I felt obliged to watch the inauguration last Friday, drawn towards the spectacle even as I squirmed. I am suspicious of crowds especially when I realize I can’t so easily extract myself. Growing up, I remember the liturgies at the end of Lent when congregants had to read their part in the passion play. We were scripted to contradict the lector standing in for Pontius Pilate, who said that he wanted to release Jesus. “We want Barrabas!” went our line. What to do with the other prisoner? “Crucify him!” It was sickening to repeat, and yet it taught me some important lessons: masses can be dangerous, culpability is collective, and this ancient horror is also mine.
A week ago today, the clock at the top of Austin’s UT Tower restarted after being frozen for a full 24-hours, from 11:48 PM on August 1. After one night of darkness, the tower lights were also turned back on.
It was just one clock, and only one day, but it was difficult not to think of W.H. Auden’s poem from 1938:
Stop All the Clocks
Stop all the clocks, cut off the telephone,
Prevent the dog from barking with a juicy bone,
Silence the pianos and with muffled drum
Bring out the coffin, let the mourners come.
This is not a scoop.
This is not an insider tell-you-anything.
This is not the beginning or the end or the first or the last word.
The heat was unrelenting. Here came the bagpipes. The procession. The tolling of the bell. The stopping of the clock. Dear diary: I was there. Dear diary: I knew someone once. Dear diary: I was that person. Dear diary: they were taken. Dear diary: here is a stone.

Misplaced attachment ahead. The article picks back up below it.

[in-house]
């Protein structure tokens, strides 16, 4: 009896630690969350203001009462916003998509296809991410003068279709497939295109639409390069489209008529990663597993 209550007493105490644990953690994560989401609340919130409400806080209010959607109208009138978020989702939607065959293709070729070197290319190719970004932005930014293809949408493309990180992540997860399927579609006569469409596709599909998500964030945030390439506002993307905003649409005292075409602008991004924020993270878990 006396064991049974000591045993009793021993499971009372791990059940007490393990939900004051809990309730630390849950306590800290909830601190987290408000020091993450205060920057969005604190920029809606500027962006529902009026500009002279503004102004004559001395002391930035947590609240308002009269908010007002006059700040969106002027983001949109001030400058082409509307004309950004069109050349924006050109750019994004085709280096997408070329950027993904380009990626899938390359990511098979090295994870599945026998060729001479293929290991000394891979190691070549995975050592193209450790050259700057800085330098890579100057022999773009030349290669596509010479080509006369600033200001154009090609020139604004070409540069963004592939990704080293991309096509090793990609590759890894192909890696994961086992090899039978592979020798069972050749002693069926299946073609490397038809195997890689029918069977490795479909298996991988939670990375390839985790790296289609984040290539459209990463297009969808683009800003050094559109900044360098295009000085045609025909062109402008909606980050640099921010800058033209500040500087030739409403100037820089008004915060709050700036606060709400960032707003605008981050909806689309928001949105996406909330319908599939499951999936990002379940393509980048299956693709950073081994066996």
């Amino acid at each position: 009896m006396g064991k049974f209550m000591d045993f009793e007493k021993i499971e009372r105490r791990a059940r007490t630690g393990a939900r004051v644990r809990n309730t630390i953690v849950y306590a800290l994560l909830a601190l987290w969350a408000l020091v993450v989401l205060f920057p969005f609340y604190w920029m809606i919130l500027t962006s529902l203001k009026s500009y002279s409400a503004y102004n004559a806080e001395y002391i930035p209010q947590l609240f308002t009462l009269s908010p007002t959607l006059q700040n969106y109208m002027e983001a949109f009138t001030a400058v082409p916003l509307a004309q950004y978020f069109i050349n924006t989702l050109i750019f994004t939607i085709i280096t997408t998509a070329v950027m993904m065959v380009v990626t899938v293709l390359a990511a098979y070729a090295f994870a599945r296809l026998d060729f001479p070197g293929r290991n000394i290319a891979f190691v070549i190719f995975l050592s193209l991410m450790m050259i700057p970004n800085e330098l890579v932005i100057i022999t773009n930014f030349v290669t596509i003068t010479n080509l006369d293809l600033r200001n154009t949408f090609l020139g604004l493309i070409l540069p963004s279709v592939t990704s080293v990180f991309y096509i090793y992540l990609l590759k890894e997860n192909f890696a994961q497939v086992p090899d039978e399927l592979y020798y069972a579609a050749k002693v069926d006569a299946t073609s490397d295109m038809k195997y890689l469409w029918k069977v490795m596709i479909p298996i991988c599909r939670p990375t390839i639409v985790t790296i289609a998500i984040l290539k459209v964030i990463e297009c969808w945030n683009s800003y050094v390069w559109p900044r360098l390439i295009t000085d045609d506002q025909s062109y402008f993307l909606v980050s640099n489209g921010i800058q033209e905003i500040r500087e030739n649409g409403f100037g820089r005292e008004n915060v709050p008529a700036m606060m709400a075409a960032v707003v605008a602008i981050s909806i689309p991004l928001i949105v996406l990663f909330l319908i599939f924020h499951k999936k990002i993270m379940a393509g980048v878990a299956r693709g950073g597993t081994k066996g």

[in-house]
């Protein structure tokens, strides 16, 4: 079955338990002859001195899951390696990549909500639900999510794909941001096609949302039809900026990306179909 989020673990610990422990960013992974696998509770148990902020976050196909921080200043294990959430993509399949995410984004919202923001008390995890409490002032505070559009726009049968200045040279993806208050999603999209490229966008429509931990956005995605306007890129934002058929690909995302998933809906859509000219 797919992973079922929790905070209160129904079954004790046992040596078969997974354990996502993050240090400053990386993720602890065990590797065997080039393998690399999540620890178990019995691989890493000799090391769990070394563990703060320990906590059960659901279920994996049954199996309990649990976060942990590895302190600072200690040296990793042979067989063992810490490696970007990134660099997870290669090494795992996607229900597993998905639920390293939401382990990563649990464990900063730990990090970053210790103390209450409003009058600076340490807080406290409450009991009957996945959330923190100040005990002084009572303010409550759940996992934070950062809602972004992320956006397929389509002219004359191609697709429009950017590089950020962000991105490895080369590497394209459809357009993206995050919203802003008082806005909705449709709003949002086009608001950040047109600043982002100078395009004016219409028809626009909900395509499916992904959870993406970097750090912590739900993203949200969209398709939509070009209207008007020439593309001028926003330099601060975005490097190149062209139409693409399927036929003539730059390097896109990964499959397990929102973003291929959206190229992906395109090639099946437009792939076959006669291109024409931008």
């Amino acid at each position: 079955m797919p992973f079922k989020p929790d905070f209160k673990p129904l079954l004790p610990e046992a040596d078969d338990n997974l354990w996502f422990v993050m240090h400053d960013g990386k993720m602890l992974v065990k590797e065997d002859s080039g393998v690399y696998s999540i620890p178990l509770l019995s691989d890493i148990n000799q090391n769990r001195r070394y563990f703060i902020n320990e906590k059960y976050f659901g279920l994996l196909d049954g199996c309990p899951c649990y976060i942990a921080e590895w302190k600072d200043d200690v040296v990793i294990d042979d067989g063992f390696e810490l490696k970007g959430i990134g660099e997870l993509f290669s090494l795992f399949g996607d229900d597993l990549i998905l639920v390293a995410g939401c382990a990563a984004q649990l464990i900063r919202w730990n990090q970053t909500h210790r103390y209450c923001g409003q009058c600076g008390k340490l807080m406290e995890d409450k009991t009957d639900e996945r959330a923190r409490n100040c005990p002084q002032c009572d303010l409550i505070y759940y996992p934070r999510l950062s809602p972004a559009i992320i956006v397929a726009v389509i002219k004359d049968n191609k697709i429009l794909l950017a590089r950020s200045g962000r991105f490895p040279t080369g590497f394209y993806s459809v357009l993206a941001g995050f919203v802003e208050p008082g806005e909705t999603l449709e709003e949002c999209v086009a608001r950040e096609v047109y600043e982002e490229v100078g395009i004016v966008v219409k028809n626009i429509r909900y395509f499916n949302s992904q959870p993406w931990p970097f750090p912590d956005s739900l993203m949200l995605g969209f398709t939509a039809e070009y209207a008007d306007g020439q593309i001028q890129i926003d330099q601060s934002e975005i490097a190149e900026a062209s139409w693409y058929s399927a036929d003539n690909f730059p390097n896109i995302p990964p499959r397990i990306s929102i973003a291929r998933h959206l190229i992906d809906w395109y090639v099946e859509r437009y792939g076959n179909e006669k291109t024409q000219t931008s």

(Are you still listening?)
Another year. After so many. Before decades of others.
Here comes a birthday. We have stopped counting candles on the cake.
This weekend is the “mega” reunion in Needville, TX, for graduates of Needville High School classes from 1960 through 1971.
One bright face will be sadly missing again this year, but she has not been forgotten. I would like to honor her spirit here, too.
RIP, Kathy Leissner (1943-1966)
On August 1, 1966, the world heard Charles Whitman‘s gunshots as he shot and killed people he didn’t know from the top of the tower at UT Austin. It was the first mass shooting captured on television in the heart of a college campus and in full view of the Texas state capitol dome.
But before his public rampage, Whitman killed two women–family members–in the privacy of their own homes: his mother, Margaret, and his wife, Kathleen (“Kathy”). Kathy was 23 years old, a recent graduate of UT Austin, and a science teacher who had just completed her first year at Sidney Lanier High School.
At the AWP Conference in Minneapolis last year, I had the honor of participating in a panel of writers addressing the subject, “Confronting Our Fears: Turning Adversity into Art.” The latest edition of Assay: A Journal of Nonfiction Studies offers a special conference issue, and it includes our panel discussion alongside three other panels: two from the 2015 Nonfiction Now Conference in Flagstaff, and one from the 2015 ASLE (Association for the Study of Literature and the Environment) Conference in Moscow, Idaho.